So that's what we mean when we say dynamic, is that there's no ahead-of-time, before you run it, type checking in JavaScript at all. That's one problem. One problem is that you won't know the errors before they actually happen, when you were on your code. The second thing is that when you have a language that doesn't enforce types ahead of time, it's really hard to ramp up in that code base, especially when it's a code base of like, you know, like 300,000 lines of code or like 1 million lines of code because you see all these different variables, you see all these different functions, they're probably not all documented. So you just have no idea and you might have to like actually look into the function bodies to see what's going on. But with types, the cool thing is that it's solves both of those problems. The first one, it solves the problems of [00:14:00] catching your errors or a certain class of errors early on through the compilation process, before you ever run your code. And it alleviates the second problem because: now you don't have to go digging around function bodies because they have their signature and you know exactly what their input and output is supposed to be.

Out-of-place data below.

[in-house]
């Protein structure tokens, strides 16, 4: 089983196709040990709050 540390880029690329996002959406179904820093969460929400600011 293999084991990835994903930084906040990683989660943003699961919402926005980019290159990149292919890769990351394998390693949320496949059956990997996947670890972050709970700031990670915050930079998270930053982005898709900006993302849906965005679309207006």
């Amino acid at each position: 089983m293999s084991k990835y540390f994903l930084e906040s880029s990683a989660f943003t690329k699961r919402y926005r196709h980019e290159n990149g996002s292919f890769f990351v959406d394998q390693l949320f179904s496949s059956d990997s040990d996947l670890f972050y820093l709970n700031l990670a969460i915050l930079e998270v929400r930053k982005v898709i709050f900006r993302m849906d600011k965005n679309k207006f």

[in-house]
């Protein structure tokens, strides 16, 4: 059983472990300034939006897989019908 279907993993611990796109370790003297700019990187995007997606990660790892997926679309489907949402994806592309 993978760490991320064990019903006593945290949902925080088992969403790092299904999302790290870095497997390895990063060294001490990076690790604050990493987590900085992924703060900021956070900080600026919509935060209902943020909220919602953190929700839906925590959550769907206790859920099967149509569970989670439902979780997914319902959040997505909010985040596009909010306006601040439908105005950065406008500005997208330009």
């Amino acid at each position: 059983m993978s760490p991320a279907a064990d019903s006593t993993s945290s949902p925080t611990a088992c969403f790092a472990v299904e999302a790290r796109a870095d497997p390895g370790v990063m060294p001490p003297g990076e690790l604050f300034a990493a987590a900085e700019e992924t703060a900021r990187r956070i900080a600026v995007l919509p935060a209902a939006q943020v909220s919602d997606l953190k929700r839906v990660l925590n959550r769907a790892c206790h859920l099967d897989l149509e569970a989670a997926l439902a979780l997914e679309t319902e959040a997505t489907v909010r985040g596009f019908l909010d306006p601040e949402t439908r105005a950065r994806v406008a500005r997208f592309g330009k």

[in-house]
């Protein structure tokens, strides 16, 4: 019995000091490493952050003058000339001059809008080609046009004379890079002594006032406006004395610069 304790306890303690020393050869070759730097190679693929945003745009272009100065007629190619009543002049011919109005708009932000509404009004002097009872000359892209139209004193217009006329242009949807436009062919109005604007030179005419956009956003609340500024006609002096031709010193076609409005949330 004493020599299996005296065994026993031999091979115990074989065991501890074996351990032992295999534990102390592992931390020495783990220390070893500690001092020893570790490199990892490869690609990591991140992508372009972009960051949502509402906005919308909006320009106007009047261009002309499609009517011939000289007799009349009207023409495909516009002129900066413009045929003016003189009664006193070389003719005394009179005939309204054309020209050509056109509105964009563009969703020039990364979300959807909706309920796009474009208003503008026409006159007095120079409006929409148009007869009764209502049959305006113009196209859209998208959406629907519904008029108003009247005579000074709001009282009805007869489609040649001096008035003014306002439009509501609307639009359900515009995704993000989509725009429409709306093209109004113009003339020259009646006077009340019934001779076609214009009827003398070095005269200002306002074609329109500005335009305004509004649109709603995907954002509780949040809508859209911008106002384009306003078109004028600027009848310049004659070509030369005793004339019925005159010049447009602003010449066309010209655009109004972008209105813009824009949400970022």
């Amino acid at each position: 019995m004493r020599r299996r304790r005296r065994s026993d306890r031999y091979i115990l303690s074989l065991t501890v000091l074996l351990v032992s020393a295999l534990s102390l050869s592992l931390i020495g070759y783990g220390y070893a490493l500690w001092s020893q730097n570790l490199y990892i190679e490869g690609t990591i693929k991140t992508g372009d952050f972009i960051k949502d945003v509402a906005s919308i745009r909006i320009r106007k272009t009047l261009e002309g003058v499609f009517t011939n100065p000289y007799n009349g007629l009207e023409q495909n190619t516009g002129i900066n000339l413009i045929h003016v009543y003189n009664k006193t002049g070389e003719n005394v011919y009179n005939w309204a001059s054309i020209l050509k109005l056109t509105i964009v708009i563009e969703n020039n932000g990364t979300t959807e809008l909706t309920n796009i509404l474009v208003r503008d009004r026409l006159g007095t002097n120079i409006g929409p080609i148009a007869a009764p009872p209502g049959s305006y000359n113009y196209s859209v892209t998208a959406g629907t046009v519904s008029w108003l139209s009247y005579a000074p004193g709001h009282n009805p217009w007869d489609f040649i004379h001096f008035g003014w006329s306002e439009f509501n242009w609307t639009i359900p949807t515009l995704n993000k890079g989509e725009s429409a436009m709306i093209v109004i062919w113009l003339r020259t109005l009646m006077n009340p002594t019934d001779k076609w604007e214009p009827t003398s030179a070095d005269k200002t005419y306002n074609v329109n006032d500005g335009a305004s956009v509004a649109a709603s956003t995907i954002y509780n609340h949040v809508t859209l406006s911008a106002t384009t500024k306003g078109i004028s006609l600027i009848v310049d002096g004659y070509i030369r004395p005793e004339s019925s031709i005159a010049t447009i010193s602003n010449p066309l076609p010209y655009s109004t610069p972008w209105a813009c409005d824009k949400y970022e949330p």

And then you get some like additional functionality. Like you can also make factors which are safe and guaranteed to work. And you just can't make those assumptions with vanilla JavaScript.

Amelia: [00:14:30] Right. It can be really easy to miss something that you find out a few months later is a huge bug.

Christian: [00:14:36] Yeah. When someone pages here, like during the morning or something, cause the site's down.

Nate: [00:14:41] So what are some of the drawbacks? Why wouldn't you just always add these types of your code? Why wouldn't you use TypeScript?